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High-end bus service adding Austin-Houston route

Next time you head to Houston, let someone else do the driving.

Vonlane, the high-end motorcoach service that got its start about 18 months ago, will begin service between Austin and downtown Houston on Jan. 17, founder Alex Danza said.

The addition of three new motorcoaches, giving the company six total, made the expansion possible. The specially built motorcoaches have just 16 seats, compared to 56 on most buses.

On-board features satellite TV, XM radio, electric outlets at each seat and WiFi, enabling passengers to stay connected during their trips.

Vonlane already offers service between Austin and Dallas.

Tickets are typically around $100. That’s more than Greyhound or Megabus charge, but less than the cost of airfare.

“Austin to Houston has been a highly requested route for many months, especially from the Austin folks,” Danza said.

Vonlane’s Austin service originates at the Hyatt Regency Austin hotel, 208 Barton Springs Road. In downtown Houston, it will operate from a spot near Dallas and Louisiana streets, near the Hyatt Regency Houston hotel.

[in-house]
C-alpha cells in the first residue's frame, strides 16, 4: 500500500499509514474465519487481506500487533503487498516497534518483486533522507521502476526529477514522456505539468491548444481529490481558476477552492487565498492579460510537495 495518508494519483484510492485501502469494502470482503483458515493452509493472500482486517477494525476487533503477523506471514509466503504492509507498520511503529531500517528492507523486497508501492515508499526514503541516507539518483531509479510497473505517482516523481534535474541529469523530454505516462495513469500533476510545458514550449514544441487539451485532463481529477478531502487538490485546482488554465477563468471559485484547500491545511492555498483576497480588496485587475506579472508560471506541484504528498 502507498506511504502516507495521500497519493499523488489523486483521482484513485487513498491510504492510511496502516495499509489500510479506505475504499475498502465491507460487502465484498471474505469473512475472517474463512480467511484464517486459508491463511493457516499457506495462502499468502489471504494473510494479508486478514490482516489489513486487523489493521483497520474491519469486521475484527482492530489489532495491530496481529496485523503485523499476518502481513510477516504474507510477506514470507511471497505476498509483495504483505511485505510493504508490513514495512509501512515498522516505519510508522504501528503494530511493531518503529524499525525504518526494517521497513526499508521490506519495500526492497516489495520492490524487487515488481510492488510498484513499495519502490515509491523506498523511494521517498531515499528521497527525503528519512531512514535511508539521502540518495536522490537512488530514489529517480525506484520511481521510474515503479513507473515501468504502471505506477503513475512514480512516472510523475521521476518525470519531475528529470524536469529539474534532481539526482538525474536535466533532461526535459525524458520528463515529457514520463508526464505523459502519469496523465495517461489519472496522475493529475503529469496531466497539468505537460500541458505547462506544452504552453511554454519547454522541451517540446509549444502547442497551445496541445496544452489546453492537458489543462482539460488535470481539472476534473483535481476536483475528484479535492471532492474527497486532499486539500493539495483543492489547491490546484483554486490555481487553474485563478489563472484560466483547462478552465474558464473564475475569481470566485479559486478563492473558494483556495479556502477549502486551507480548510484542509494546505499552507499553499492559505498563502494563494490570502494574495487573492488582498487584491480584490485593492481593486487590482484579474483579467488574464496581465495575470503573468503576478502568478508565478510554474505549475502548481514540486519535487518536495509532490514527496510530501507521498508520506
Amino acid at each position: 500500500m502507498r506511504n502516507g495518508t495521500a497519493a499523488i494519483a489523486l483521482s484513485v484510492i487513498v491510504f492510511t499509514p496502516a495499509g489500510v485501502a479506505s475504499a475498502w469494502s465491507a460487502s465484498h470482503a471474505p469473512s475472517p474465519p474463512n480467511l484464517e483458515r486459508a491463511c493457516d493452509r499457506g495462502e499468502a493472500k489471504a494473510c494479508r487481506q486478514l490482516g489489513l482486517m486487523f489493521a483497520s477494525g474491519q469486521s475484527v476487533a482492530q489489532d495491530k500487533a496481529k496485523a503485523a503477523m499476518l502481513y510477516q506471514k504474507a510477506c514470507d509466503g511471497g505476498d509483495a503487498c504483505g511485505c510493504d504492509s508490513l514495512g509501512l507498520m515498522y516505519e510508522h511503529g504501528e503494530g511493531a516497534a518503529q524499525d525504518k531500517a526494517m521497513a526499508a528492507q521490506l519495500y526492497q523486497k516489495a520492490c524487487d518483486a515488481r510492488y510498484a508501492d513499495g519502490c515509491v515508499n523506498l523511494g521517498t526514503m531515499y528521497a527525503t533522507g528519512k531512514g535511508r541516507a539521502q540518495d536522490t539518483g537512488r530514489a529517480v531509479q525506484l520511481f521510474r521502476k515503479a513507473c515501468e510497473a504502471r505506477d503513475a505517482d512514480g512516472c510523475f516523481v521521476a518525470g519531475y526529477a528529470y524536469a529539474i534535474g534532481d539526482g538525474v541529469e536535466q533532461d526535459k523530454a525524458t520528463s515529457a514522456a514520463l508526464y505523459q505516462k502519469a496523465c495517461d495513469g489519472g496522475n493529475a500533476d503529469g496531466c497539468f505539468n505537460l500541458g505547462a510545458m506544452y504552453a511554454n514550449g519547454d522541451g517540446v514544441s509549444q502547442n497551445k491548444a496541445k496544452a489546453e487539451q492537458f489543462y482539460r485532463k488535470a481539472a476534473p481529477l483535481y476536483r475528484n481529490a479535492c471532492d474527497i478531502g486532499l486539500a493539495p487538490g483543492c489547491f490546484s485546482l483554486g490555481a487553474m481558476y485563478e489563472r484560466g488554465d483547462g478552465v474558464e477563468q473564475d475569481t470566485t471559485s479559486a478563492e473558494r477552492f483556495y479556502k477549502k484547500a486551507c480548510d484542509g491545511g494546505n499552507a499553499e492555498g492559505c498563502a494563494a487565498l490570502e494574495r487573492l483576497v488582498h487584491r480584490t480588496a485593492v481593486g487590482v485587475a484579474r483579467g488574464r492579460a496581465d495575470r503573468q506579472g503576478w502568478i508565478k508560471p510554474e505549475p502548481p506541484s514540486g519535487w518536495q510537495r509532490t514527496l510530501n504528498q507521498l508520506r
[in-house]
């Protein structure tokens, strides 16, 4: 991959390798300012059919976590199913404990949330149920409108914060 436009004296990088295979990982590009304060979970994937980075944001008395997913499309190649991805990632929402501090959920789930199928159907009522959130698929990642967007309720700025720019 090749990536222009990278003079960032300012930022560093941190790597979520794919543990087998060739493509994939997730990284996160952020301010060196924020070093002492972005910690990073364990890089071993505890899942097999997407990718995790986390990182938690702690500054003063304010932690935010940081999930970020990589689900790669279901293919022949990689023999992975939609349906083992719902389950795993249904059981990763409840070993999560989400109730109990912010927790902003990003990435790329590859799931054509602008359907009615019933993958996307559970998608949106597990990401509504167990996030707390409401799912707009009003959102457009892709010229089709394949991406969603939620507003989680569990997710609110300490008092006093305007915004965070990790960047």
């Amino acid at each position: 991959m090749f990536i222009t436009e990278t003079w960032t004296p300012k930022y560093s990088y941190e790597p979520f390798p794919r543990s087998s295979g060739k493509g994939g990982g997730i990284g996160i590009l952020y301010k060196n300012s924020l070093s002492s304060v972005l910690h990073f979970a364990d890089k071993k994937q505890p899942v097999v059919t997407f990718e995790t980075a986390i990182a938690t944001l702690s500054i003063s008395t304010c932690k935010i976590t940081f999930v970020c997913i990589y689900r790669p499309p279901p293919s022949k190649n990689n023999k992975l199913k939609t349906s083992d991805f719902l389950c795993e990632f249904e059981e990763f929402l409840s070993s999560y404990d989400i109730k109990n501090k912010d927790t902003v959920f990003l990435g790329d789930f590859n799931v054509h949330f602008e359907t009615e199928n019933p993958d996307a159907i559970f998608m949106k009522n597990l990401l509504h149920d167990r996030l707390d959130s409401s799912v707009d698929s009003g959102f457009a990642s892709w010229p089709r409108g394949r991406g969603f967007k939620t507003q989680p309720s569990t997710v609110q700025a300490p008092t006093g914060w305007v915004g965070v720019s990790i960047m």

When service gets up to full speed on Feb. 1, Danza said there will be four Austin-Houston departures on weekdays, one on Saturday and two on Sunday.

Next up, Vonlane hopes to add service between Houston and San Antonio, Danza said. That could be followed by the company’s first out-of-state route.

“We’re cautiously looking at a route from Dallas to Oklahoma City. That’s one possibility,” he said. “There are also some other very interesting cities we’re looking at — some triangles that are underserved by the airlines.”

Vonlane’s customers are approximately 60 percent business travelers, Danza said, with leisure travelers making up the other 40 percent.

“The curve is up and to the right every month. We’re seeing our plans come to fruition,” Danza said. “These are people who want ease of use and a stress-free experience. They like our easy boarding process and the fact that our attendant is taking care of just 16 passengers instead of a hundred, like you’d see on a plane.”

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